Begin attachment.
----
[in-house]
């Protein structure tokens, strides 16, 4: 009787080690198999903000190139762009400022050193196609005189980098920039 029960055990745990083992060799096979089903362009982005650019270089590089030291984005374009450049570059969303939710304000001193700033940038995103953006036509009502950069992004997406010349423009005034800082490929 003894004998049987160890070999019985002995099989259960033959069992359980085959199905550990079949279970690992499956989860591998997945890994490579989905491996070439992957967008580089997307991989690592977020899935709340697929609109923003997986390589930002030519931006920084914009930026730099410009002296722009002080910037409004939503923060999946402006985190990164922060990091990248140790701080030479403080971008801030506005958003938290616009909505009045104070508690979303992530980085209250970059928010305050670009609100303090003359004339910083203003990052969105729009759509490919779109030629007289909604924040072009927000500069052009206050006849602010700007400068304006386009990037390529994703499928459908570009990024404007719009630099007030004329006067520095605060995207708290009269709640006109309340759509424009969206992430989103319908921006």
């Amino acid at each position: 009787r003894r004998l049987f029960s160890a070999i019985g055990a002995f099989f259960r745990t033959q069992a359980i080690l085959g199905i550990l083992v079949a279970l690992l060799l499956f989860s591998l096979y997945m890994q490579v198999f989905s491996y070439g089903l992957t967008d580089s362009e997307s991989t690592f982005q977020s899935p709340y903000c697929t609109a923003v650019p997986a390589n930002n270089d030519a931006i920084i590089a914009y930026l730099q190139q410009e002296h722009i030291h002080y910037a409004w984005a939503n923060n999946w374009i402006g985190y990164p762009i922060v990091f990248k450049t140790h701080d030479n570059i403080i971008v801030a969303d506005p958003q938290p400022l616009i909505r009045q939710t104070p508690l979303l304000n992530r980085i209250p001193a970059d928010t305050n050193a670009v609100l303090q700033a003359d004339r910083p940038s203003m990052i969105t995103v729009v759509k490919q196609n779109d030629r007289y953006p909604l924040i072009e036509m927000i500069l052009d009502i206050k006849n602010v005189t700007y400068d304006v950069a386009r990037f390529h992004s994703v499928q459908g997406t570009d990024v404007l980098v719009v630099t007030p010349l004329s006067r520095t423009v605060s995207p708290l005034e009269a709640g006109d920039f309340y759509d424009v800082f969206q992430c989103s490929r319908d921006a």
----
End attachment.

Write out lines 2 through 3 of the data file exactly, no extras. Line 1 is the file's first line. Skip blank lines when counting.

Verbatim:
């Protein structure tokens, strides 16, 4: 009787080690198999903000190139762009400022050193196609005189980098920039 029960055990745990083992060799096979089903362009982005650019270089590089030291984005374009450049570059969303939710304000001193700033940038995103953006036509009502950069992004997406010349423009005034800082490929 003894004998049987160890070999019985002995099989259960033959069992359980085959199905550990079949279970690992499956989860591998997945890994490579989905491996070439992957967008580089997307991989690592977020899935709340697929609109923003997986390589930002030519931006920084914009930026730099410009002296722009002080910037409004939503923060999946402006985190990164922060990091990248140790701080030479403080971008801030506005958003938290616009909505009045104070508690979303992530980085209250970059928010305050670009609100303090003359004339910083203003990052969105729009759509490919779109030629007289909604924040072009927000500069052009206050006849602010700007400068304006386009990037390529994703499928459908570009990024404007719009630099007030004329006067520095605060995207708290009269709640006109309340759509424009969206992430989103319908921006």
């Amino acid at each position: 009787r003894r004998l049987f029960s160890a070999i019985g055990a002995f099989f259960r745990t033959q069992a359980i080690l085959g199905i550990l083992v079949a279970l690992l060799l499956f989860s591998l096979y997945m890994q490579v198999f989905s491996y070439g089903l992957t967008d580089s362009e997307s991989t690592f982005q977020s899935p709340y903000c697929t609109a923003v650019p997986a390589n930002n270089d030519a931006i920084i590089a914009y930026l730099q190139q410009e002296h722009i030291h002080y910037a409004w984005a939503n923060n999946w374009i402006g985190y990164p762009i922060v990091f990248k450049t140790h701080d030479n570059i403080i971008v801030a969303d506005p958003q938290p400022l616009i909505r009045q939710t104070p508690l979303l304000n992530r980085i209250p001193a970059d928010t305050n050193a670009v609100l303090q700033a003359d004339r910083p940038s203003m990052i969105t995103v729009v759509k490919q196609n779109d030629r007289y953006p909604l924040i072009e036509m927000i500069l052009d009502i206050k006849n602010v005189t700007y400068d304006v950069a386009r990037f390529h992004s994703v499928q459908g997406t570009d990024v404007l980098v719009v630099t007030p010349l004329s006067r520095t423009v605060s995207p708290l005034e009269a709640g006109d920039f309340y759509d424009v800082f969206q992430c989103s490929r319908d921006a």